Exploring how poems mysteriously begin with Sheryda Warrener, CBC Poetry Prize Longlister

For Professor Sheryda Warrener, a lecturer in UBC’s creative writing program, poems form in a multitude of ways.

Sometimes her writing first comes to life while watching reality TV; other times its memories and images that spark ideas. In some cases, it’s a combination of words that create “a kind of sonic texture or … vibration.”

Warrener’s writing process connects to her daily rituals — waking up early, making tea, reading books — to find rhythms that resonate with her. While keeping rituals in mind, she also values “the moment of spontaneity” in which her ideas first surface.

In her poem, A Blue Filter, which was recently longlisted for the CBC Poetry Prize, Warrener reflects on this spontaneity of memory. The poem centres around the first time she saw irises blooming out the window of the morning train in Japan, where she taught English after graduating from the University of Victoria.

“When I graduated … I wanted to travel, but I had no money. I was totally broke … so I ended up applying to teach English in Japan,” she said.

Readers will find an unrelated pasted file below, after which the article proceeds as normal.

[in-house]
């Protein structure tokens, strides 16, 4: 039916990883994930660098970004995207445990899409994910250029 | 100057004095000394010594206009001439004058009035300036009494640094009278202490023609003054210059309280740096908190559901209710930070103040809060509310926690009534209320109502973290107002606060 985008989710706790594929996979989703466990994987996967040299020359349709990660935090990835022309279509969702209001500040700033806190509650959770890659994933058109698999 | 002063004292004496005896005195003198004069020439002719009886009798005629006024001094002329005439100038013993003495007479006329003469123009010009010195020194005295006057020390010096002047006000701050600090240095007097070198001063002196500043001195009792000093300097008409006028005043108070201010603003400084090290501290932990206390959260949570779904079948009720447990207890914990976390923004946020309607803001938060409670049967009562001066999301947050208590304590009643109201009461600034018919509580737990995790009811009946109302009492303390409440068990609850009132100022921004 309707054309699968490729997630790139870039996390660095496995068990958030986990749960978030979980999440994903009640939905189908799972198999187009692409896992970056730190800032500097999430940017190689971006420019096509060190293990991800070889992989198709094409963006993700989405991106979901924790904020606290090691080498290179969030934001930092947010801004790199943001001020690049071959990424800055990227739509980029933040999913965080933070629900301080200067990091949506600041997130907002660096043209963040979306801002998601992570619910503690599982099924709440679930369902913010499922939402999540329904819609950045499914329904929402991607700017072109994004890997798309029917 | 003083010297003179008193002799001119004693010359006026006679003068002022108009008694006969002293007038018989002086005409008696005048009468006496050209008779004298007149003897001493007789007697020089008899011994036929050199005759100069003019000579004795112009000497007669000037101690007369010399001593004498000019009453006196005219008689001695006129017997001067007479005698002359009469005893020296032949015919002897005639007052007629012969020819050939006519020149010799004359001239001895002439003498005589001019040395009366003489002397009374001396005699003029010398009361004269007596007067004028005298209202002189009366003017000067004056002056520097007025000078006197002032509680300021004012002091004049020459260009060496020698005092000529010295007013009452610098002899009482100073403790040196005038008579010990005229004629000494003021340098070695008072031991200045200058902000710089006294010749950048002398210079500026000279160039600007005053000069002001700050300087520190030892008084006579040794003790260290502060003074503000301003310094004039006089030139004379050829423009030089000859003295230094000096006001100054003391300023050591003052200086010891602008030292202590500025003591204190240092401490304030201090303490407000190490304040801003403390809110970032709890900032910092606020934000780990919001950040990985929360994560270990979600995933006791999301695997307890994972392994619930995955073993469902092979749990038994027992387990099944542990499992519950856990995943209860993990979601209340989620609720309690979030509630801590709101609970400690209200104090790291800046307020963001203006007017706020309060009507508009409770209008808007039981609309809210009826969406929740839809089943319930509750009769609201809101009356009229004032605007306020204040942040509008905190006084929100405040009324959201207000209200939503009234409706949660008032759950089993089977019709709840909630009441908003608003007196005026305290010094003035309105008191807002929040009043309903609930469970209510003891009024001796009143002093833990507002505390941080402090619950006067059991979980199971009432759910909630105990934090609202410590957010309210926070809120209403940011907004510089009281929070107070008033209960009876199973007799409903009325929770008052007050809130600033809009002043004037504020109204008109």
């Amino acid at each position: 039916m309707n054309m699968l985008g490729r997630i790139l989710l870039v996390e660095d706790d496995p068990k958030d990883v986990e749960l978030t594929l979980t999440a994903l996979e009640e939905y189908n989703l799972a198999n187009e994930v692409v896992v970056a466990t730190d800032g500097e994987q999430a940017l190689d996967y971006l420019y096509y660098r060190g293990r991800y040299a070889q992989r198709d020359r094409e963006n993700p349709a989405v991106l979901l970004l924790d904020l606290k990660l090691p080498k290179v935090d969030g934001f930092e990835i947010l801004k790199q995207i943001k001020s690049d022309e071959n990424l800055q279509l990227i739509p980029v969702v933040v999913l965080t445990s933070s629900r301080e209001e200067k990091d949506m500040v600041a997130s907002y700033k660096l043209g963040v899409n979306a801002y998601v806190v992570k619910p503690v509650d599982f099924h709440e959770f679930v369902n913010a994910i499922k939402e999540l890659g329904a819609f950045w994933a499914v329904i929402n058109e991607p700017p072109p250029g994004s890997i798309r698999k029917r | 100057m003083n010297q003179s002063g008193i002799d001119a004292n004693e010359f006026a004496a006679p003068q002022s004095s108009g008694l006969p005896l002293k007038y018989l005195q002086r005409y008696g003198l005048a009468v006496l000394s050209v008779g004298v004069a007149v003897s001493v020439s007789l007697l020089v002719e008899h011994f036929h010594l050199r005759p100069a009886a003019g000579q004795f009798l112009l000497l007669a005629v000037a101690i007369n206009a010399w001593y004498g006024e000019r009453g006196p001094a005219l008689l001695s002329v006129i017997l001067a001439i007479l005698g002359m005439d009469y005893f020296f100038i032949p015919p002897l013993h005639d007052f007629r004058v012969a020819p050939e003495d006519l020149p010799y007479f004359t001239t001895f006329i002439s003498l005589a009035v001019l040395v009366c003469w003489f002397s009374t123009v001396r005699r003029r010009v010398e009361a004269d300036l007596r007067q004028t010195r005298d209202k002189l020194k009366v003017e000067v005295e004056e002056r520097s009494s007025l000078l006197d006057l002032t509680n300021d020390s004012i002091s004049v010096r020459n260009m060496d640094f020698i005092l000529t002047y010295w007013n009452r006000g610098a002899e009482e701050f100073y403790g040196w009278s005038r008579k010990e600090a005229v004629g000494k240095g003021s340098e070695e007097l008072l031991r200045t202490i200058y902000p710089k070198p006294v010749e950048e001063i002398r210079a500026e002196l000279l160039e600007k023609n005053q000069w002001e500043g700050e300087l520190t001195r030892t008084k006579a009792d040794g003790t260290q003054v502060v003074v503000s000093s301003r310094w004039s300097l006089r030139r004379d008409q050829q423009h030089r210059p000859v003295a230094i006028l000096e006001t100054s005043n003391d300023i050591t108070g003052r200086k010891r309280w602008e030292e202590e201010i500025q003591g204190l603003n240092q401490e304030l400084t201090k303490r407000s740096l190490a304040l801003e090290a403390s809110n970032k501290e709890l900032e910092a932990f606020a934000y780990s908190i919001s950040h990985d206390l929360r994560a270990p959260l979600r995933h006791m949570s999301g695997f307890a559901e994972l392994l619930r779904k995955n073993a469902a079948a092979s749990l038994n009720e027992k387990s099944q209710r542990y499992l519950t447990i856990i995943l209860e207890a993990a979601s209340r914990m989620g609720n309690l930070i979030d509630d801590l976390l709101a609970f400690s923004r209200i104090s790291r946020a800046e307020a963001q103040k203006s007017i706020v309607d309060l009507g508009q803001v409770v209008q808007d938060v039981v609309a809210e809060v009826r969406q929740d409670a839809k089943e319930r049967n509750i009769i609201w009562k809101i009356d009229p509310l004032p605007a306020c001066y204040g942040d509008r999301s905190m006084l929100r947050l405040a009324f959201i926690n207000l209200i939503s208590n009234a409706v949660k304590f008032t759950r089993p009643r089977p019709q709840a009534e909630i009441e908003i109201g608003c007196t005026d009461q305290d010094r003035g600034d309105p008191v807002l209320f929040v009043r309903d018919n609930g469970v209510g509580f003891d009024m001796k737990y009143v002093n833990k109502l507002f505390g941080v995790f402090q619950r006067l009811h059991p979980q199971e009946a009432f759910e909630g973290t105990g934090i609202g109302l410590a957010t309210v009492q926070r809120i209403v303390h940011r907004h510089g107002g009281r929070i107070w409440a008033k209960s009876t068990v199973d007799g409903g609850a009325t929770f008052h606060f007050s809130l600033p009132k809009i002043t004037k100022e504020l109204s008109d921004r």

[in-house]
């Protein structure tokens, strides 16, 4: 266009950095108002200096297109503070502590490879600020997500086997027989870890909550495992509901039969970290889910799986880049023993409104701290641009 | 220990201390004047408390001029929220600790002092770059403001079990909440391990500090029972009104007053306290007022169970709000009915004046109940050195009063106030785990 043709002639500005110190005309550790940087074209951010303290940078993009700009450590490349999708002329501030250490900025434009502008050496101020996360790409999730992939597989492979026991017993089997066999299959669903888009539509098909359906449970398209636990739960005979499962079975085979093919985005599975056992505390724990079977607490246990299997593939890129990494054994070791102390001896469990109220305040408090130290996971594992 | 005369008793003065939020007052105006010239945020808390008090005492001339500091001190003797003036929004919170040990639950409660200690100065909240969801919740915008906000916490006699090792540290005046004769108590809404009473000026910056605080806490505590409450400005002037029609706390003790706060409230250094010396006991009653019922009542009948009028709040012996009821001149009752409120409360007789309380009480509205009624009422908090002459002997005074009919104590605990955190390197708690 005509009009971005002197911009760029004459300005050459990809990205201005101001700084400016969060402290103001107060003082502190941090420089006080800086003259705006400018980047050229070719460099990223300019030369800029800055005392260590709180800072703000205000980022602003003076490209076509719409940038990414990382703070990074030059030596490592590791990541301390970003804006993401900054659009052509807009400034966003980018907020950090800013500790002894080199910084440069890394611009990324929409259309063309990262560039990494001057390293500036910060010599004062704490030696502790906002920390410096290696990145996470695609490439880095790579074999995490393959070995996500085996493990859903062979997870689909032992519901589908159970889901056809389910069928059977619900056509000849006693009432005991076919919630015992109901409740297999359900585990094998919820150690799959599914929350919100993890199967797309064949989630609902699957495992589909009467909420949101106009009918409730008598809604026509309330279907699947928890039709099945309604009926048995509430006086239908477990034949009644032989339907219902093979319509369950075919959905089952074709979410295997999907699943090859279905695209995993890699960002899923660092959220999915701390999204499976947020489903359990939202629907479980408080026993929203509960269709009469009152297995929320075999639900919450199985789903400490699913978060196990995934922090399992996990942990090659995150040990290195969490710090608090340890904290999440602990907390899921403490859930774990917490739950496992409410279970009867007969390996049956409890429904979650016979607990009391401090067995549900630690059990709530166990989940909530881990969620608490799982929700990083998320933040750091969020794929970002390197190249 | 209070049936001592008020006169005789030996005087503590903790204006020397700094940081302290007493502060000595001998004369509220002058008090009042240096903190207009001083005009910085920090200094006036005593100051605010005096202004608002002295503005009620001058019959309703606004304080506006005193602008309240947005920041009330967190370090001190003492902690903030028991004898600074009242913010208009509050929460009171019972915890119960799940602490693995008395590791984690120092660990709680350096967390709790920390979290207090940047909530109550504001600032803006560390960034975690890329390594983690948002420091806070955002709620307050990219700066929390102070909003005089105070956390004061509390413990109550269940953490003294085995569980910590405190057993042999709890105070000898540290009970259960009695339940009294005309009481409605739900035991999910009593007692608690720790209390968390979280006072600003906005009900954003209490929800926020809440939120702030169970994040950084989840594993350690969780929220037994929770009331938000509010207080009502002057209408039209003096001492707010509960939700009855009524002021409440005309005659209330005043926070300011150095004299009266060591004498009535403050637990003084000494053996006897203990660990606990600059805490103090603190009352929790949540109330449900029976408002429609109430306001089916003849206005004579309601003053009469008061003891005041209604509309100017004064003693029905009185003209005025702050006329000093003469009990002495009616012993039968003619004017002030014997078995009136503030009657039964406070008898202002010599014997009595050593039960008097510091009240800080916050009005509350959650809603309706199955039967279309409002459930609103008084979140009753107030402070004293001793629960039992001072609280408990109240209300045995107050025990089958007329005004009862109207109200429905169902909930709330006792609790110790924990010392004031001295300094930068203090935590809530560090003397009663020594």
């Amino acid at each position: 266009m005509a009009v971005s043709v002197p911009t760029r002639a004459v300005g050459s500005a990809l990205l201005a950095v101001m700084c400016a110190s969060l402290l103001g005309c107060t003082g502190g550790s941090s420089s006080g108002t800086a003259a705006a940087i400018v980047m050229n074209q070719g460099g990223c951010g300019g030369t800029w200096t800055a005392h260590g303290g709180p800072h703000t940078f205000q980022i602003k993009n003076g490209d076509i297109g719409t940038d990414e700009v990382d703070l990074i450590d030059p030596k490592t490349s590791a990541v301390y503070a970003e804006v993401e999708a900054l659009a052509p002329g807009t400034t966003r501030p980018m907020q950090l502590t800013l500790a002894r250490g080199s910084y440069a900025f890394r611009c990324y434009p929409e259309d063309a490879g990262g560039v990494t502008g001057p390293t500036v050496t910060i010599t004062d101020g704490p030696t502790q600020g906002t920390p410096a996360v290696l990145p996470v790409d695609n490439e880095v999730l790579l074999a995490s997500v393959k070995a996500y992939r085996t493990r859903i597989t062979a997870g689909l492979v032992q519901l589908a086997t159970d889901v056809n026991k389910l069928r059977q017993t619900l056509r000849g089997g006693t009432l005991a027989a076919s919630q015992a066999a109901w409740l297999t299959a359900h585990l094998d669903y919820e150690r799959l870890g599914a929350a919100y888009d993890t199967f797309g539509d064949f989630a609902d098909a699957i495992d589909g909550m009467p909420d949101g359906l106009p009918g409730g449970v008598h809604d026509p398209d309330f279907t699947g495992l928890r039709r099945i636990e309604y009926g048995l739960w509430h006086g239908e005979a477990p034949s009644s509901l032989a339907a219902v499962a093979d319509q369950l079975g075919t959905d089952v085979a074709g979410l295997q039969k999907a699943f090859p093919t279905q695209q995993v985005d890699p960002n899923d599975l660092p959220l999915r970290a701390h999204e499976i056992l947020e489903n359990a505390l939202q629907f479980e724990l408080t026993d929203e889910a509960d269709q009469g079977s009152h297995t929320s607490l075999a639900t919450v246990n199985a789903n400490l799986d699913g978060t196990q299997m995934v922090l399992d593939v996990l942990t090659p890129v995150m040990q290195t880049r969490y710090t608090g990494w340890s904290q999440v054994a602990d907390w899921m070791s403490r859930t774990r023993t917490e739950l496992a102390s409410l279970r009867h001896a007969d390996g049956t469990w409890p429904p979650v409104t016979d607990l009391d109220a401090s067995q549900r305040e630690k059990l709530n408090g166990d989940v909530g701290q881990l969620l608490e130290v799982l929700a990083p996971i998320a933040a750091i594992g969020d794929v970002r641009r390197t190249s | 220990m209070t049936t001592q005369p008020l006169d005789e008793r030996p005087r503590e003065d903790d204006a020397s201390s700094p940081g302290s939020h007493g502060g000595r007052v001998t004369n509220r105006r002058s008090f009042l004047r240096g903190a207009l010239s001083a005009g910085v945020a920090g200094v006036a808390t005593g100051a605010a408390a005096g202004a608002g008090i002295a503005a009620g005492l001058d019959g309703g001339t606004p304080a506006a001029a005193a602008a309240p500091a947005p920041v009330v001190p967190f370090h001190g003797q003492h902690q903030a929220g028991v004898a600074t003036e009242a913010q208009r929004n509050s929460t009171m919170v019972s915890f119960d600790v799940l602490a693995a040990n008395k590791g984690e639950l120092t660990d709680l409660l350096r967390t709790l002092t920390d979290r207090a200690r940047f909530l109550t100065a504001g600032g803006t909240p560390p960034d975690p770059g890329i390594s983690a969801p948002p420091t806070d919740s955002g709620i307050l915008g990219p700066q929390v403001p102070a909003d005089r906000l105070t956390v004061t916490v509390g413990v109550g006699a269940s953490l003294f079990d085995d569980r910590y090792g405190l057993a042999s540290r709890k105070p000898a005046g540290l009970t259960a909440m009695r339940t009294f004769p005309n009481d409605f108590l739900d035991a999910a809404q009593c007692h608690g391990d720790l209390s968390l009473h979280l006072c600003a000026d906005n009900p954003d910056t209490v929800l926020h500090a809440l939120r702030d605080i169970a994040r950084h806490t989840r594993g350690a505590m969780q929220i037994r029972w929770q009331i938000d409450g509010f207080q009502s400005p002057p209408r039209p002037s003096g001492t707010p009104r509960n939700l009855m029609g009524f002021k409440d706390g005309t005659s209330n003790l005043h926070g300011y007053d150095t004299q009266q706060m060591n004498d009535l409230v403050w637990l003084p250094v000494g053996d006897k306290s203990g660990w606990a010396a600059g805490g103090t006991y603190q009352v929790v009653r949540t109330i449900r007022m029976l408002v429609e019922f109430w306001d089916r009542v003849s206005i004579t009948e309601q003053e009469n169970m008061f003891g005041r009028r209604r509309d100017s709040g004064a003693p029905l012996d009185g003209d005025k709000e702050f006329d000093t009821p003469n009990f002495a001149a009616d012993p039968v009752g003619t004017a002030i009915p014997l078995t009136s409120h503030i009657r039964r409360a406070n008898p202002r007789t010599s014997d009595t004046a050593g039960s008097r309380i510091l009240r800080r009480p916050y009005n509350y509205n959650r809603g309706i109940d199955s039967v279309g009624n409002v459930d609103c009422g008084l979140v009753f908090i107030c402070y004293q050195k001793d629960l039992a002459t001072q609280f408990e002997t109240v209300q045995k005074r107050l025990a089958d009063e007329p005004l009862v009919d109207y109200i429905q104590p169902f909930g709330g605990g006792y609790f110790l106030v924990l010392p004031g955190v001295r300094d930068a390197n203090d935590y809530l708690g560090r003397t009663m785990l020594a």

The poem starts with Warrener on that train; she took the same train every morning and evening. Even now, 20 years later, the memory still surfaces. She recalls the precise time the train left each morning, “8:46 … or 8:42,” and the precise blue of the irises against the landscape of Japan’s rice-fields.

“In that moment of taking the train, I would look up from whatever I was reading at the time and see the rice fields … it's a very rural area that I was teaching in, and I thought that it was so beautiful, and it changed so much over the course of the year,” said Warrener

“And so I was looking out the window, suddenly there were these iris plants blooming, I didn’t even realize that there were iris plants there. They just… appeared one morning and I felt like I was the only one on the train who even noticed or cared,” she said.

Poetry in the Pandemic

The way people interpret the world is what makes them different and unique.

In the classroom, Warrener encourages her students to “curate poetic attention” to shape their writing processes. Like with her memory of the irises, poems can begin with how individuals see the world, finding meaning in a way that others may not see at first.

Warrener stresses that writing a poem, is like creating art; sometimes it’s “process over product.” It’s about asking questions to create meaning. Sometimes it’s not even finding a true answer, but rather searching for clarity and direction, she said.

With creative writing classes online due to the COVID-19 pandemic, poetry teaching methods have changed.

Warrener misses “the sound of the room,” the exchange of thoughts between students, and the space of in-person classrooms. However, she is grateful for her students during these unexpected times and is looking for new ways to be inspired.

With more time and space to reflect, the pandemic is a signal that poems are finding new ways to escape minds.